What’s most interesting about this, to me at least, is the relationship between the gold farmers and the players they serve. It’s not a personal relationship, only an economic one, in which the gold farmers play the boring part of the game in exchange for a cash payment from a richer customers.

This relationship is an amazing tangle of play and work. The gold farmer works playing a game, so he can earn money which he spends playing the same game. The customer finds part of the game too much like work, so he works at another job to earn money to pay a gold farmer to play for him, so the customer can have more fun when he plays. Got it?

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All the Interested Parties? Not Quite.

Here’s a quick quiz to detect whether you’re stuck in Washington groupthink.

There’s a patent reform bill under consideration in Congress. According to a blog entry by Andrew Noyes at the National Journal, a group of Republican senators sent a letter to Rep. Howard Berman, the chair of the relevant House subcommittee, asking that the patent bill be given more consideration before the committee votes on it. Senator Berman responded:

“There have been a number of hearings, briefings, and meetings about these issues over the past four years,” said Berman, who introduced a companion bill, H.R.1908. “We’ve heard from representatives of all the interested parties – from independent inventors, universities, bio-technology, pharmaceutical, software and financial services industries.”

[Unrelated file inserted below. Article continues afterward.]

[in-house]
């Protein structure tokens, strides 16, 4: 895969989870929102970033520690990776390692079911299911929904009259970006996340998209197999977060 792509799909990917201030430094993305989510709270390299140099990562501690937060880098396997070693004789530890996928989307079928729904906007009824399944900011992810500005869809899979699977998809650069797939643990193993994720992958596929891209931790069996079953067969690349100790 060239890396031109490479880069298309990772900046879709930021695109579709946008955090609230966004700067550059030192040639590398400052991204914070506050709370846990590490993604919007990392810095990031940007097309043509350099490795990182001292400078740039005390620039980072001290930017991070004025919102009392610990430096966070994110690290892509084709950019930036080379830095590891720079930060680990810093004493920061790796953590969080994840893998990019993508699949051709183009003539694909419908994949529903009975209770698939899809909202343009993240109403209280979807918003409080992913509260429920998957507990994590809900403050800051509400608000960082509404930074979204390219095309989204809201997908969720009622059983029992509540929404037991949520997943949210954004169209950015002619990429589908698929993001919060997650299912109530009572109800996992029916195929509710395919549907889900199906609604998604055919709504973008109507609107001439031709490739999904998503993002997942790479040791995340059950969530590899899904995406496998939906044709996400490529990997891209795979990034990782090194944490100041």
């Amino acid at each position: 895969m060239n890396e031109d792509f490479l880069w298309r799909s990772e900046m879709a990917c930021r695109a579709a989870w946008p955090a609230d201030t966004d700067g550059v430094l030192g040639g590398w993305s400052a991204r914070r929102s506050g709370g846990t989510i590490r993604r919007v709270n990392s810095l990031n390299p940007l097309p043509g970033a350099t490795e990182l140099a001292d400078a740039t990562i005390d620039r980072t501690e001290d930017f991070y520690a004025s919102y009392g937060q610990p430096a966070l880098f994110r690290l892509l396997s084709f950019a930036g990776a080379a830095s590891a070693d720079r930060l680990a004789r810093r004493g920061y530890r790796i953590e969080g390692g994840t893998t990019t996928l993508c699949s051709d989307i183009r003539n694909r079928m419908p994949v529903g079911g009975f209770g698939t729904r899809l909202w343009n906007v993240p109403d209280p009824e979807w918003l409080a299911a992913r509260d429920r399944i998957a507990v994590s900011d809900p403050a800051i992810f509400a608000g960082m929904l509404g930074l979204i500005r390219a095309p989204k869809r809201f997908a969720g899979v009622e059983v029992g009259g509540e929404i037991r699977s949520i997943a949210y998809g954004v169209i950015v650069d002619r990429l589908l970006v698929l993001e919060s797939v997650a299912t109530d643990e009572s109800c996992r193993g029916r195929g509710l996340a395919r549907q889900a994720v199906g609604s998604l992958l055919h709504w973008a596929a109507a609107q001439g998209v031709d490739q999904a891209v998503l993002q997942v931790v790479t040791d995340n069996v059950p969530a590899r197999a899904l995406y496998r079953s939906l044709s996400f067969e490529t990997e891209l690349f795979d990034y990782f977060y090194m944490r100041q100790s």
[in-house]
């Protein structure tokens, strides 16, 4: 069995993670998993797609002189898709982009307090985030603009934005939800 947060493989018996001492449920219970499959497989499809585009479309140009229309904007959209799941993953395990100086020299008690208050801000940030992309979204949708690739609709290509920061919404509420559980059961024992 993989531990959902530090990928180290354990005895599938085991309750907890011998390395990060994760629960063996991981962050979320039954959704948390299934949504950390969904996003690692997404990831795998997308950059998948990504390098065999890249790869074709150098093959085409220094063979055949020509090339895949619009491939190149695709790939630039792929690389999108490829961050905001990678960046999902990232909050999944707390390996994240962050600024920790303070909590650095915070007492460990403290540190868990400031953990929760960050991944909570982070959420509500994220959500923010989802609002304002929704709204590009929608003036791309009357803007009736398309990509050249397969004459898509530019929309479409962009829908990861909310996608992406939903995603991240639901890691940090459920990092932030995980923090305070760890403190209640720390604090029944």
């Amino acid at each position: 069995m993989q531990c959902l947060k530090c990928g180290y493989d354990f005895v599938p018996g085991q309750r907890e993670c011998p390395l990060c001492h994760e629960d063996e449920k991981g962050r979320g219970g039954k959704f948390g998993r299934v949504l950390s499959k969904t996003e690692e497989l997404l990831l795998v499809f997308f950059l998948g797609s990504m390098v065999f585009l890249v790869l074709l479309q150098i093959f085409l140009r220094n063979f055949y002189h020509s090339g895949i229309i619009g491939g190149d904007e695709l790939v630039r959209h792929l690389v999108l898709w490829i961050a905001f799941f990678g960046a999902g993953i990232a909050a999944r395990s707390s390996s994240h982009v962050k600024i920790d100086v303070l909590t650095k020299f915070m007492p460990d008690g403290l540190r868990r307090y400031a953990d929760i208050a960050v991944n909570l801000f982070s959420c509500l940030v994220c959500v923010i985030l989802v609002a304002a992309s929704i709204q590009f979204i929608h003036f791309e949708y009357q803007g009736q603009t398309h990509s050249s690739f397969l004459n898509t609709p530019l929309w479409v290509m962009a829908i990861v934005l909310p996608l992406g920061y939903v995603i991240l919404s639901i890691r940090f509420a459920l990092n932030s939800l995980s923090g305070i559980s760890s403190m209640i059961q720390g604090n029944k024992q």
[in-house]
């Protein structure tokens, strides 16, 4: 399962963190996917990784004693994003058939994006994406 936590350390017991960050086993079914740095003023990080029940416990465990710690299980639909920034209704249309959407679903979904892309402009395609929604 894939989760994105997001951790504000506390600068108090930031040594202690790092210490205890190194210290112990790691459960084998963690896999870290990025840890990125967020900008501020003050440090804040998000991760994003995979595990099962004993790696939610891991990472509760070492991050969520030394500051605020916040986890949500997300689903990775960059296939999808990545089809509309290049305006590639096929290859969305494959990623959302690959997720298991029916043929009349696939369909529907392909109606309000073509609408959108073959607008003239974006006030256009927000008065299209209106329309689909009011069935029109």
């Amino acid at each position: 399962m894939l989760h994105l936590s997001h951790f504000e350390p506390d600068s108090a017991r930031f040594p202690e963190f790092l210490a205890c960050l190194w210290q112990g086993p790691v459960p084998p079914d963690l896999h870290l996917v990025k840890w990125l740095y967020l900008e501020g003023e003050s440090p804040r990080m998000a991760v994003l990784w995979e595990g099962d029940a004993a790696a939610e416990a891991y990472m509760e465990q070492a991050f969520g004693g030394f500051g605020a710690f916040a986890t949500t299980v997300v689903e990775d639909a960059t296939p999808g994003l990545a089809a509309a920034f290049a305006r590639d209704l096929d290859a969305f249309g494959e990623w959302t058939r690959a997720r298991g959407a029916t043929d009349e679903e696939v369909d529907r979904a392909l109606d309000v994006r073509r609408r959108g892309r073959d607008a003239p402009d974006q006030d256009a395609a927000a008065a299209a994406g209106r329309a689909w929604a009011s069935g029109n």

Here’s the quiz: who did Rep. Berman leave off his list of “all the interested parties”?

Rep. Berman’s omission is a common one in Washington. Start listening for this omission, and you’ll be surprised how often you hear it.

I don’t mean to pick on Rep. Berman personally. Okay, maybe I do, just a tiny bit, given some of his past actions such as co-sponsoring the ill-advised Berman-Coble bill that would have legalized denial-of-service attacks against people suspected of sharing infringing content. If this was just one congressman, once, it wouldn’t be worth noting. But given the frequency of this mistake, I think it does reveal something about the standard Washington mindset.

In the case of patent reform, there are complex issues at stake. Changes to patent law can affect innovation and competition in subtle ways. That affects all of the parties Rep. Berman mentioned, as well as the one notable group he left out. Which is …

Ordinary citizens.

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Staying Off the Regulatory Radar

I just returned from a tech policy conference. It was off the record so I can’t tell you about what was said. But I can tell you that it got me thinking about what happens when a tech startup appears on policymakers’ radar screens.

Policymakers respond to what they see. Generally they don’t see startups, so startup products can do whatever makes sense from a technical and customer relations standpoint. Startups talk to lawyers, they try to avoid doing anything too risky, but they don’t spend their time trying to please policymakers.